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50 Ways To Bring Out Your Child’s Best

There’s a lot of good tips in this list, such as #8 (especially the part about involving them), #26 and my favorite #50. 50 Ways to Bring Out Your Child’s Best Written by Thomas Armstrong, Ph.D. 1. Let your child discover her own interests. Pay attention the activities she chooses. This free-time play can say a lot about where her gifts lie. 2. Expose your child to a broad spectrum of experiences. They may...

Why Whole Life Unschooling?

Note: I’m so happy to have Sylvia Toyama as a featured writer here at An Unschooling Life. In this, her first article, she talks about her family and why they chose whole life unschooling, and what that means. Anyone who has spent any time at all exploring unschooling, likely knows there’s a variety of ways people define unschooling. The labels vary, depending on how far from mainstream methods a family has moved....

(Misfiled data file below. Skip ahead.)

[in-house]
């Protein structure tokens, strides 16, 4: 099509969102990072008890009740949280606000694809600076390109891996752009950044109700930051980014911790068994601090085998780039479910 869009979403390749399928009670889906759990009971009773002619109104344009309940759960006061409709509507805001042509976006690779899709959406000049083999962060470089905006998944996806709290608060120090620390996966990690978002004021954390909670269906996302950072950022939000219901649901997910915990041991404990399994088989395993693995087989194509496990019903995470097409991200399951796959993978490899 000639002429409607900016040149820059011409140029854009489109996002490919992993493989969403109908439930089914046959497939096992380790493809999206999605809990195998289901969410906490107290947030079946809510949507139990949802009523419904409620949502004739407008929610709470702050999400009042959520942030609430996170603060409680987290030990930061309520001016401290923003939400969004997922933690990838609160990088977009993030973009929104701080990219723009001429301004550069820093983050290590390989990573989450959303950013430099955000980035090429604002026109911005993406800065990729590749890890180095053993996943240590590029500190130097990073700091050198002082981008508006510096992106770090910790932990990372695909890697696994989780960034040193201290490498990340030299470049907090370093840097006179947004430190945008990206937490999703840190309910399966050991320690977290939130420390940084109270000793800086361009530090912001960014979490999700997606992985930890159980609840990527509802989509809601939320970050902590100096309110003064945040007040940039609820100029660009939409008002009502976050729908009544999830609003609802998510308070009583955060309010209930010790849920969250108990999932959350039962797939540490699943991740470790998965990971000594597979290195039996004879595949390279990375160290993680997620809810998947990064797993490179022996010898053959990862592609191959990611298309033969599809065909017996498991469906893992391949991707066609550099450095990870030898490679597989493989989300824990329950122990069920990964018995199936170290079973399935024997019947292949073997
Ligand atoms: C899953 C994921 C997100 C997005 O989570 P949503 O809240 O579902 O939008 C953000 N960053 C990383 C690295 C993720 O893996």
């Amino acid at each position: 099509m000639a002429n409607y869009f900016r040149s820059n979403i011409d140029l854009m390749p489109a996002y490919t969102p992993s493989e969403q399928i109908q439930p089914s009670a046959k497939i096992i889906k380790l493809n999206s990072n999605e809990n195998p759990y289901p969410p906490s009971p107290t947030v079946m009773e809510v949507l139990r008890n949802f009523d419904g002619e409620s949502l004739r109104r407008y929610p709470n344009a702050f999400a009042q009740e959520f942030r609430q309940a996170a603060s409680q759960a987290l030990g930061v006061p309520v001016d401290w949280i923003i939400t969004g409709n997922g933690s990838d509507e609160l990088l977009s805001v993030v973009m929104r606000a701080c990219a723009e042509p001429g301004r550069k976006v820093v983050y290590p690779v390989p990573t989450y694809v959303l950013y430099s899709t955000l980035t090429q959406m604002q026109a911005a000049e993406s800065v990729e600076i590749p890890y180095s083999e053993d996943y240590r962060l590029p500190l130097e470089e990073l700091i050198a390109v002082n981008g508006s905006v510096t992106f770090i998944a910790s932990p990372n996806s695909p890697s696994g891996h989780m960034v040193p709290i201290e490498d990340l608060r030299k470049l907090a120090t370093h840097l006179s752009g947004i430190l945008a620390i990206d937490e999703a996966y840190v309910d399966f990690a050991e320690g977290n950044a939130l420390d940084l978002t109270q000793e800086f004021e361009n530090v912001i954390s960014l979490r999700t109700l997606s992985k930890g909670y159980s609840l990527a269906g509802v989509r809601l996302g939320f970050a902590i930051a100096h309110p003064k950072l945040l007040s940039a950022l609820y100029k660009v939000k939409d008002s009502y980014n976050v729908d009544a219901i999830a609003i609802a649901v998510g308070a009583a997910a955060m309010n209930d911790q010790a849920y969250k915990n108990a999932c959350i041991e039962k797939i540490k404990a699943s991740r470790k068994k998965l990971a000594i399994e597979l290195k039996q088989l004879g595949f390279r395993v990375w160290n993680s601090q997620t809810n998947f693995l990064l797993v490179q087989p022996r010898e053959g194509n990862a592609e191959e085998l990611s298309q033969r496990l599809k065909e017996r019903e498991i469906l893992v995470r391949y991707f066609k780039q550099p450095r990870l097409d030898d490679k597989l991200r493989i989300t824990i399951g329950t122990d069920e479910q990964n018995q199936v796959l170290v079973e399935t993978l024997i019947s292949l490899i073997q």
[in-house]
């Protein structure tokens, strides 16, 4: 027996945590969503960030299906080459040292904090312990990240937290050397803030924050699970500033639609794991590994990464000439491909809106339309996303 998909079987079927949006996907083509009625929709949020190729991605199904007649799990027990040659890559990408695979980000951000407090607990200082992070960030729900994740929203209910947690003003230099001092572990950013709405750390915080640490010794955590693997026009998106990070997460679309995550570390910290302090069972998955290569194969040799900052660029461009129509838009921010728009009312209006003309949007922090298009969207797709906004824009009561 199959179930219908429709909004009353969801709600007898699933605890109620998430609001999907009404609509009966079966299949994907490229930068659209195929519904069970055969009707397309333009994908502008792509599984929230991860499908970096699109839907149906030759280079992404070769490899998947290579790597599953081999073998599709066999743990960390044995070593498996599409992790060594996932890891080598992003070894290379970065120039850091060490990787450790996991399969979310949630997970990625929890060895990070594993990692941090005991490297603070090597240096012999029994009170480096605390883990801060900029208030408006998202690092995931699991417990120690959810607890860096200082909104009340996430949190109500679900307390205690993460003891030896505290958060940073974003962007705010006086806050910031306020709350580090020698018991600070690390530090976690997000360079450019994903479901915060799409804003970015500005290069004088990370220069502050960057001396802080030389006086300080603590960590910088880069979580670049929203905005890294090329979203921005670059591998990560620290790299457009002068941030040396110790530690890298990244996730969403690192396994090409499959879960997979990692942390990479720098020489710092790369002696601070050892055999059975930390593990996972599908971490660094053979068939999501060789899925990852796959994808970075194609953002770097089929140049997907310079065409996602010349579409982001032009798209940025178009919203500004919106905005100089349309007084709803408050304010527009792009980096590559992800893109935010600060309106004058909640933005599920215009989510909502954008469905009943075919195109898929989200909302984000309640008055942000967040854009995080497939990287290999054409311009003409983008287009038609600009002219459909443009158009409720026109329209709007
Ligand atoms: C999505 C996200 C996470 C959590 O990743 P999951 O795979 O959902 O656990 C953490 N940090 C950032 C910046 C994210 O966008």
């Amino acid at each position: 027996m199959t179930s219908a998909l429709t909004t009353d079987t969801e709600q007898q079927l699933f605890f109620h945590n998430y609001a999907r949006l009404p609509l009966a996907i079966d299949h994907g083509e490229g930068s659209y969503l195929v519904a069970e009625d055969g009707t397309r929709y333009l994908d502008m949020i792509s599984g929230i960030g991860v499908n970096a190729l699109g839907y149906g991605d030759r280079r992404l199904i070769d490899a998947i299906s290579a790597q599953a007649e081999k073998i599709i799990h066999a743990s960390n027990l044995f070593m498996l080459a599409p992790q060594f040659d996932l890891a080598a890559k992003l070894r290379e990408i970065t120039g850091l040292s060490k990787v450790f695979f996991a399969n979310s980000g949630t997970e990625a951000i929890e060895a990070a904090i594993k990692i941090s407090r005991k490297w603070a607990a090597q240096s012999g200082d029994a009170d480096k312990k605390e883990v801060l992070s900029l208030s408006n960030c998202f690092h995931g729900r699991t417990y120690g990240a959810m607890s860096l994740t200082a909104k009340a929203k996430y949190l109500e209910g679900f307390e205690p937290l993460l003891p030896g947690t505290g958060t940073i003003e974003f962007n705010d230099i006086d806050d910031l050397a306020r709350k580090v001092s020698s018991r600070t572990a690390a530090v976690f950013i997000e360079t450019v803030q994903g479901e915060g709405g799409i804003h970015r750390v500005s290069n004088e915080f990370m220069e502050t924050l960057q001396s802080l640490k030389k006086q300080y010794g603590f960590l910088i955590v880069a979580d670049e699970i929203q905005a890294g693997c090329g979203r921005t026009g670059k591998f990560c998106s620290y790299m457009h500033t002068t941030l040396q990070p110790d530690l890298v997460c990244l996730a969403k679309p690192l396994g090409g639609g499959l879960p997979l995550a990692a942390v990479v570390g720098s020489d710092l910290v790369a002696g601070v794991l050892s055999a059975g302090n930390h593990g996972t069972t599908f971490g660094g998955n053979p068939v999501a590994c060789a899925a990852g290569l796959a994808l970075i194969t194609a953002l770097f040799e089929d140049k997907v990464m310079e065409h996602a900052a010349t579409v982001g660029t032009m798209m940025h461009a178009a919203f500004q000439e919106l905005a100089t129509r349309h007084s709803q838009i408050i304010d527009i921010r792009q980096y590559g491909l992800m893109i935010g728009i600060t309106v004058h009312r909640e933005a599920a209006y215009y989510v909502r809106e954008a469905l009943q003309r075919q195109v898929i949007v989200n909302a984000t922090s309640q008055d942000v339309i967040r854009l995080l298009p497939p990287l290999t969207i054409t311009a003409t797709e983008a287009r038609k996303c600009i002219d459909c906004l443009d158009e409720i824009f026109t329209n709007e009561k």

One Family’s Journey To Unschooling

I’m thrilled to welcome my good friend Kim as a writer to An Unschooling Life. She’ll be writing a monthly article on a variety of unschooling topics. In her first article here, she writes about her families journey to unschooling. When my family sat down in 2006 to discuss the possibility of homeschooling the first method of learning we all agreed on was called Natural Learning, Child-led Learning, or better...

Post Tribune Unschooling Article

Alternative form of homeschooling embraces child-directed learning 2007 It’s a Tuesday morning. As children throughout the Region are waking up, packing their bags and heading toward the school bus, Adele Schiessle turns to her children and asks them if they wanted to spend the day playing on a 6,000-square-foot indoor inflatable play area at Jump Central. Collin, 6, and Amber, 7, agree that would be a pleasant way to...

The Unprocessed Child: Living Without School

The Unprocessed Child is a work of nonfiction about a child raised with no coercion and no curriculum. Laurie Chancey spent her childhood immersing herself in topics of her own choosing. She was never forced to learn something simply because tradition and/or society said it was necessary. No one was looking over her shoulder to make sure she was learning the “proper” subjects. Having never seen a textbook or...